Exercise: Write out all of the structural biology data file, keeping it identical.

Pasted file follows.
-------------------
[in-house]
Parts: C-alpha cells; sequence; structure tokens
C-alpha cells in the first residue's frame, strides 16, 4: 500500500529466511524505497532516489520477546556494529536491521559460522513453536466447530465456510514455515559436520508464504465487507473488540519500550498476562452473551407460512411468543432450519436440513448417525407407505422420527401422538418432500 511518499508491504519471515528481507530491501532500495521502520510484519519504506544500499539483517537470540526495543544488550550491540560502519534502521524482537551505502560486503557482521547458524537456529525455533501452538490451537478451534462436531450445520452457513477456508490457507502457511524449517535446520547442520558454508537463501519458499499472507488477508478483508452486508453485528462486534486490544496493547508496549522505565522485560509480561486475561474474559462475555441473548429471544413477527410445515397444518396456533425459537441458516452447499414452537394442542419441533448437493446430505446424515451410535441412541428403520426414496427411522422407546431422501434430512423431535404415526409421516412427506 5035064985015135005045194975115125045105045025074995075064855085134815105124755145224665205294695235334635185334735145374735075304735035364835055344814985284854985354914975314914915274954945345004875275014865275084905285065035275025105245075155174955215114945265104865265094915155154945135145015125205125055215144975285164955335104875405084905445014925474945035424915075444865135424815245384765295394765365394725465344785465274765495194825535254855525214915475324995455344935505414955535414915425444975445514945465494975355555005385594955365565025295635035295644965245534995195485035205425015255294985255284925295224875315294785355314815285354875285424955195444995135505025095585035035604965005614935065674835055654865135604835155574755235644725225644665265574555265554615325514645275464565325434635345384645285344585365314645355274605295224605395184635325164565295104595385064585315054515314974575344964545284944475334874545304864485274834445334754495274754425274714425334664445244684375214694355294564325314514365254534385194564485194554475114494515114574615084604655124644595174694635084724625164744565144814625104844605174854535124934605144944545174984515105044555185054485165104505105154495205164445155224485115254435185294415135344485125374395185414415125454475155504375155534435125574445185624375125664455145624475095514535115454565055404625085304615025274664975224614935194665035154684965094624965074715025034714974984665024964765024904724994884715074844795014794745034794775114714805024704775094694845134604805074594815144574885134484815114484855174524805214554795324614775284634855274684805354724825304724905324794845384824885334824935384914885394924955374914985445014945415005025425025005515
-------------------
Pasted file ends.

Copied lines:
[in-house]
Parts: C-alpha cells; sequence; structure tokens
C-alpha cells in the first residue's frame, strides 16, 4: 500500500529466511524505497532516489520477546556494529536491521559460522513453536466447530465456510514455515559436520508464504465487507473488540519500550498476562452473551407460512411468543432450519436440513448417525407407505422420527401422538418432500 511518499508491504519471515528481507530491501532500495521502520510484519519504506544500499539483517537470540526495543544488550550491540560502519534502521524482537551505502560486503557482521547458524537456529525455533501452538490451537478451534462436531450445520452457513477456508490457507502457511524449517535446520547442520558454508537463501519458499499472507488477508478483508452486508453485528462486534486490544496493547508496549522505565522485560509480561486475561474474559462475555441473548429471544413477527410445515397444518396456533425459537441458516452447499414452537394442542419441533448437493446430505446424515451410535441412541428403520426414496427411522422407546431422501434430512423431535404415526409421516412427506 5035064985015135005045194975115125045105045025074995075064855085134815105124755145224665205294695235334635185334735145374735075304735035364835055344814985284854985354914975314914915274954945345004875275014865275084905285065035275025105245075155174955215114945265104865265094915155154945135145015125205125055215144975285164955335104875405084905445014925474945035424915075444865135424815245384765295394765365394725465344785465274765495194825535254855525214915475324995455344935505414955535414915425444975445514945465494975355555005385594955365565025295635035295644965245534995195485035205425015255294985255284925295224875315294785355314815285354875285424955195444995135505025095585035035604965005614935065674835055654865135604835155574755235644725225644665265574555265554615325514645275464565325434635345384645285344585365314645355274605295224605395184635325164565295104595385064585315054515314974575344964545284944475334874545304864485274834445334754495274754425274714425334664445244684375214694355294564325314514365254534385194564485194554475114494515114574615084604655124644595174694635084724625164744565144814625104844605174854535124934605144944545174984515105044555185054485165104505105154495205164445155224485115254435185294415135344485125374395185414415125454475155504375155534435125574445185624375125664455145624475095514535115454565055404625085304615025274664975224614935194665035154684965094624965074715025034714974984665024964765024904724994884715074844795014794745034794775114714805024704775094694845134604805074594815144574885134484815114484855174524805214554795324614775284634855274684805354724825304724905324794845384824885334824935384914885394924955374914985445014945415005025425025005515